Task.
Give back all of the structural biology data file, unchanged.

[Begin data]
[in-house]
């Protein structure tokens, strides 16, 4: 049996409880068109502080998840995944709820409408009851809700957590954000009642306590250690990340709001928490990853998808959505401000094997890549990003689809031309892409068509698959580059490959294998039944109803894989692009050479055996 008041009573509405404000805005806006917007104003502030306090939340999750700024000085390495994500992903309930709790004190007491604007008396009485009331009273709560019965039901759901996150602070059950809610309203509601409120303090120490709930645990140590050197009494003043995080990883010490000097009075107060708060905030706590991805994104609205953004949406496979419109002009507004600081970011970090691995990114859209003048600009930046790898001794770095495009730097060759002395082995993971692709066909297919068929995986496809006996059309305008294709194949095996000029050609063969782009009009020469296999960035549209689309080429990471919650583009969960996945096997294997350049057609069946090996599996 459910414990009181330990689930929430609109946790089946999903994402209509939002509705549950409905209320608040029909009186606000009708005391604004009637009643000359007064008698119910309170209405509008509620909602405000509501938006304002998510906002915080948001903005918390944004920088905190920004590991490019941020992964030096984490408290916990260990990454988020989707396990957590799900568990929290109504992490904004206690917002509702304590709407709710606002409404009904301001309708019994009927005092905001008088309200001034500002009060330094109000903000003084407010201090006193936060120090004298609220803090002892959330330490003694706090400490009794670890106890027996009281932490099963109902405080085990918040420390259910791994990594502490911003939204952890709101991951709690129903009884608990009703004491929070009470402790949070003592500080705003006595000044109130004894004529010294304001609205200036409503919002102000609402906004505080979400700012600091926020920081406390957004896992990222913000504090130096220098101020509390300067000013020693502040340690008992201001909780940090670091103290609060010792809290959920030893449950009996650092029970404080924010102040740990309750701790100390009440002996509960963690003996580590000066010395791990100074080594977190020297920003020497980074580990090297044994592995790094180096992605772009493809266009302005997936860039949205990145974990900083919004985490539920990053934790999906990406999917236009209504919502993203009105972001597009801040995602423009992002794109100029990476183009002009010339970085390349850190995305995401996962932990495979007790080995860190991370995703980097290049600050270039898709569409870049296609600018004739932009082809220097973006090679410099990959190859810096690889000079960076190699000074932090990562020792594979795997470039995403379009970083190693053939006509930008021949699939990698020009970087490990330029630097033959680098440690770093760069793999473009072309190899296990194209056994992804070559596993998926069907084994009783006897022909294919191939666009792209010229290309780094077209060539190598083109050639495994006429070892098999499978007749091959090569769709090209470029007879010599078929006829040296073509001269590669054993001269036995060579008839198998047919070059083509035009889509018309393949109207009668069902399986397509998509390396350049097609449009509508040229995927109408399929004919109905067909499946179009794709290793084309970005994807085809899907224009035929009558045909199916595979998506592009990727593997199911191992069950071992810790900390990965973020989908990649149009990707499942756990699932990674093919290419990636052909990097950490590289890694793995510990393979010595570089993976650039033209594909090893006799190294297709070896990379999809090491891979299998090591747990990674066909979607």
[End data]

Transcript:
[in-house]
């Protein structure tokens, strides 16, 4: 049996409880068109502080998840995944709820409408009851809700957590954000009642306590250690990340709001928490990853998808959505401000094997890549990003689809031309892409068509698959580059490959294998039944109803894989692009050479055996 008041009573509405404000805005806006917007104003502030306090939340999750700024000085390495994500992903309930709790004190007491604007008396009485009331009273709560019965039901759901996150602070059950809610309203509601409120303090120490709930645990140590050197009494003043995080990883010490000097009075107060708060905030706590991805994104609205953004949406496979419109002009507004600081970011970090691995990114859209003048600009930046790898001794770095495009730097060759002395082995993971692709066909297919068929995986496809006996059309305008294709194949095996000029050609063969782009009009020469296999960035549209689309080429990471919650583009969960996945096997294997350049057609069946090996599996 459910414990009181330990689930929430609109946790089946999903994402209509939002509705549950409905209320608040029909009186606000009708005391604004009637009643000359007064008698119910309170209405509008509620909602405000509501938006304002998510906002915080948001903005918390944004920088905190920004590991490019941020992964030096984490408290916990260990990454988020989707396990957590799900568990929290109504992490904004206690917002509702304590709407709710606002409404009904301001309708019994009927005092905001008088309200001034500002009060330094109000903000003084407010201090006193936060120090004298609220803090002892959330330490003694706090400490009794670890106890027996009281932490099963109902405080085990918040420390259910791994990594502490911003939204952890709101991951709690129903009884608990009703004491929070009470402790949070003592500080705003006595000044109130004894004529010294304001609205200036409503919002102000609402906004505080979400700012600091926020920081406390957004896992990222913000504090130096220098101020509390300067000013020693502040340690008992201001909780940090670091103290609060010792809290959920030893449950009996650092029970404080924010102040740990309750701790100390009440002996509960963690003996580590000066010395791990100074080594977190020297920003020497980074580990090297044994592995790094180096992605772009493809266009302005997936860039949205990145974990900083919004985490539920990053934790999906990406999917236009209504919502993203009105972001597009801040995602423009992002794109100029990476183009002009010339970085390349850190995305995401996962932990495979007790080995860190991370995703980097290049600050270039898709569409870049296609600018004739932009082809220097973006090679410099990959190859810096690889000079960076190699000074932090990562020792594979795997470039995403379009970083190693053939006509930008021949699939990698020009970087490990330029630097033959680098440690770093760069793999473009072309190899296990194209056994992804070559596993998926069907084994009783006897022909294919191939666009792209010229290309780094077209060539190598083109050639495994006429070892098999499978007749091959090569769709090209470029007879010599078929006829040296073509001269590669054993001269036995060579008839198998047919070059083509035009889509018309393949109207009668069902399986397509998509390396350049097609449009509508040229995927109408399929004919109905067909499946179009794709290793084309970005994807085809899907224009035929009558045909199916595979998506592009990727593997199911191992069950071992810790900390990965973020989908990649149009990707499942756990699932990674093919290419990636052909990097950490590289890694793995510990393979010595570089993976650039033209594909090893006799190294297709070896990379999809090491891979299998090591747990990674066909979607």